In the half century since Martin Luther King's march on Washington came to symbolize the Civil Rights struggle, black literature has found its place at the heart of American culture.
Before the era of King's march, which was marked on Wednesday when huge crowds returned to the scene of his speech on the National Mall, books by African Americans were little known and rarely studied or celebrated.
But, as America learned to accept black citizens into its political mainstream and social life, so its literary canon was enriched by previously ignored or newly inspired authors.
These voices in turn contributed to a national conversation in which writers and thinkers were grappling with the history of slavery and segregation and with the realities of modern day racism and economic exclusion.
"When I was studying at Stanford in 1962, we didn't study black writers in American literature," said Carolyn Karcher, a professor at Temple University, Philadelphia.
"There were no black students or teachers, or very few," she added, recalling her days as an undergraduate in California.
"Today it would be impossible to follow this syllabus without studying African American writing. The Civil Rights movement inspired young blacks, who protested on campus for change."
Since those days, some black Americans have won literature's highest honors, including Toni Morrison, who won a Pulitzer Prize for "Beloved" in 1988 and the Nobel Prize for literature in 1993.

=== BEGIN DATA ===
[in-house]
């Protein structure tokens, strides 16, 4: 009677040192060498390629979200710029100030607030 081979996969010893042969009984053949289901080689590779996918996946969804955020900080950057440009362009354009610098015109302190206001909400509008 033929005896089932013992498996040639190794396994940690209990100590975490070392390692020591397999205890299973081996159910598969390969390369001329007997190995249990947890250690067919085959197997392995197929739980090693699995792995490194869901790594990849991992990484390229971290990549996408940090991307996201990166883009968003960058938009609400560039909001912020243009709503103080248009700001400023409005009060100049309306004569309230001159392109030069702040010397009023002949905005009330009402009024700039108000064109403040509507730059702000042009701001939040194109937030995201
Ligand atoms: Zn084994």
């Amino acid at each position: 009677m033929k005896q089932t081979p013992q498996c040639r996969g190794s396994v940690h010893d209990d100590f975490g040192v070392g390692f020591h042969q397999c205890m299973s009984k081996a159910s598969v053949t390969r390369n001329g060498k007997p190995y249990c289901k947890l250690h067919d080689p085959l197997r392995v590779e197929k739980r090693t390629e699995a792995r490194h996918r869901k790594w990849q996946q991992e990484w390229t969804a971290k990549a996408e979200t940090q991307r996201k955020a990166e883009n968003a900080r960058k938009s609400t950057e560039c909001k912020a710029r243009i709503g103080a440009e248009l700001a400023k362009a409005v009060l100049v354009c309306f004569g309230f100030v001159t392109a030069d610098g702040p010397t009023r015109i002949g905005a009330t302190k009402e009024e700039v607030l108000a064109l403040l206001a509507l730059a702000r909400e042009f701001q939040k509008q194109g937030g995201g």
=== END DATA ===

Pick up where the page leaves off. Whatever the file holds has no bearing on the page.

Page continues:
Writers such as Alice Walker, Pulitzer winning author of the 1982 novel "The Color Purple," and Terry McMillan of "Waiting to Exhale," have won huge sales as well as critical kudos.
And, in addition to enchanting casual readers, the works of African Americans have become subjects for academic study.
In 1968, inspired by poet Sonia Sanchez, San Francisco University opened the first school of Black Studies, a model soon copied on campuses around the country.
But the Civil Rights struggle did not simply open some space for black writing to be seen, it also inspired a generation of authors.
King himself, and the "I have a dream" refrain of his most famous speech, appears in several essays and books, particularly after his 1968 assassination turned him into a martyr as well as a hero of the struggle.
These works range from John Williams 1970 essay "The King God Didn't Save" to Ho Che Anderson's graphic novel "King."
Walker addressed the Civil Rights struggle in her 1976 novel "Meridian," its final chapter "Free at Last" named after a famous phrase from King's 1963 address.
"King's status as the central figure in a narrative of uplift and martyrdom has been cemented for two full generations," said Greg Carr, of Howard University in Washington.
"He is rarely engaged critically, serving often as a salvific figure, mentioned in passing as a symbol of authenticity, purity or even, in protest fiction, derision."
Among the small body of works mocking King were those of the Black Arts Movement, which flourished between 1965 and 1974, which attacked King's pacifism and celebrated rival black leader Malcom X's more aggressive stance.
"At least since 1940, when Richard Wright's novel 'Native Son' became a best-selling success, African American writers have played an increasingly critical role in the national conversation about race and American democracy," said James Miller, professor of 20th African American literature at George Washington University.
"In the process, they have considerably extended and deepened the boundaries of American literature and culture."